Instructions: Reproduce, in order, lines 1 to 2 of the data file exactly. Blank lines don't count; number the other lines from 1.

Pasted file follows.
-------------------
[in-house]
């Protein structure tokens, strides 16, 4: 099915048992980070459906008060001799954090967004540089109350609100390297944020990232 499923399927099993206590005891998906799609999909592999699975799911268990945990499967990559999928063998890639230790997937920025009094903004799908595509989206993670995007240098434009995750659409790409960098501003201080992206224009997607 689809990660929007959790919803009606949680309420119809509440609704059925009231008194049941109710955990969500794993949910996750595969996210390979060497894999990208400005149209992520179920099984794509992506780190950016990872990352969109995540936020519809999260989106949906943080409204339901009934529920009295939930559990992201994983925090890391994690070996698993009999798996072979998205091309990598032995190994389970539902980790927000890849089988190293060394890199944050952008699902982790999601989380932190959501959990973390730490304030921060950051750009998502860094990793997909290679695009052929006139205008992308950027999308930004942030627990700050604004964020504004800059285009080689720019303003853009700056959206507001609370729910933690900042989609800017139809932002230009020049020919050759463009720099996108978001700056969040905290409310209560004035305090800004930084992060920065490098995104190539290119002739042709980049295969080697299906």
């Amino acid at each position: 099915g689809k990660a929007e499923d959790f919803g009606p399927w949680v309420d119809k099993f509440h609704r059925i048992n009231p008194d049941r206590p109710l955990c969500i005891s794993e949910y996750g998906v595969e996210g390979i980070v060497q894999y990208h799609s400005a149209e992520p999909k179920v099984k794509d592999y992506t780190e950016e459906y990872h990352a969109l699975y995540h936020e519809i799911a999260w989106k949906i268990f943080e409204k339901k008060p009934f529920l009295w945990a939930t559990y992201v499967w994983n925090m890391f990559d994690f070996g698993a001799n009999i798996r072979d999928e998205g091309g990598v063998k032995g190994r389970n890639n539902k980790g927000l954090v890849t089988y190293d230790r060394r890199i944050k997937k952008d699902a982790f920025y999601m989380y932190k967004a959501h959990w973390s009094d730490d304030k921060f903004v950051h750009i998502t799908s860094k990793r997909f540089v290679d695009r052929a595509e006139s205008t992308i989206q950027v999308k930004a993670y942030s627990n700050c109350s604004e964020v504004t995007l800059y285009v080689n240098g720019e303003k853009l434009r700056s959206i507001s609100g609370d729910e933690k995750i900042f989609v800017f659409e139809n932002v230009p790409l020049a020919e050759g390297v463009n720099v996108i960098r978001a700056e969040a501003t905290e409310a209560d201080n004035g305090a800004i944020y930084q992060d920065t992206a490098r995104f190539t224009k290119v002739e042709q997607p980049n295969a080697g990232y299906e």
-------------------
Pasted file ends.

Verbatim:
[in-house]
């Protein structure tokens, strides 16, 4: 099915048992980070459906008060001799954090967004540089109350609100390297944020990232 499923399927099993206590005891998906799609999909592999699975799911268990945990499967990559999928063998890639230790997937920025009094903004799908595509989206993670995007240098434009995750659409790409960098501003201080992206224009997607 689809990660929007959790919803009606949680309420119809509440609704059925009231008194049941109710955990969500794993949910996750595969996210390979060497894999990208400005149209992520179920099984794509992506780190950016990872990352969109995540936020519809999260989106949906943080409204339901009934529920009295939930559990992201994983925090890391994690070996698993009999798996072979998205091309990598032995190994389970539902980790927000890849089988190293060394890199944050952008699902982790999601989380932190959501959990973390730490304030921060950051750009998502860094990793997909290679695009052929006139205008992308950027999308930004942030627990700050604004964020504004800059285009080689720019303003853009700056959206507001609370729910933690900042989609800017139809932002230009020049020919050759463009720099996108978001700056969040905290409310209560004035305090800004930084992060920065490098995104190539290119002739042709980049295969080697299906």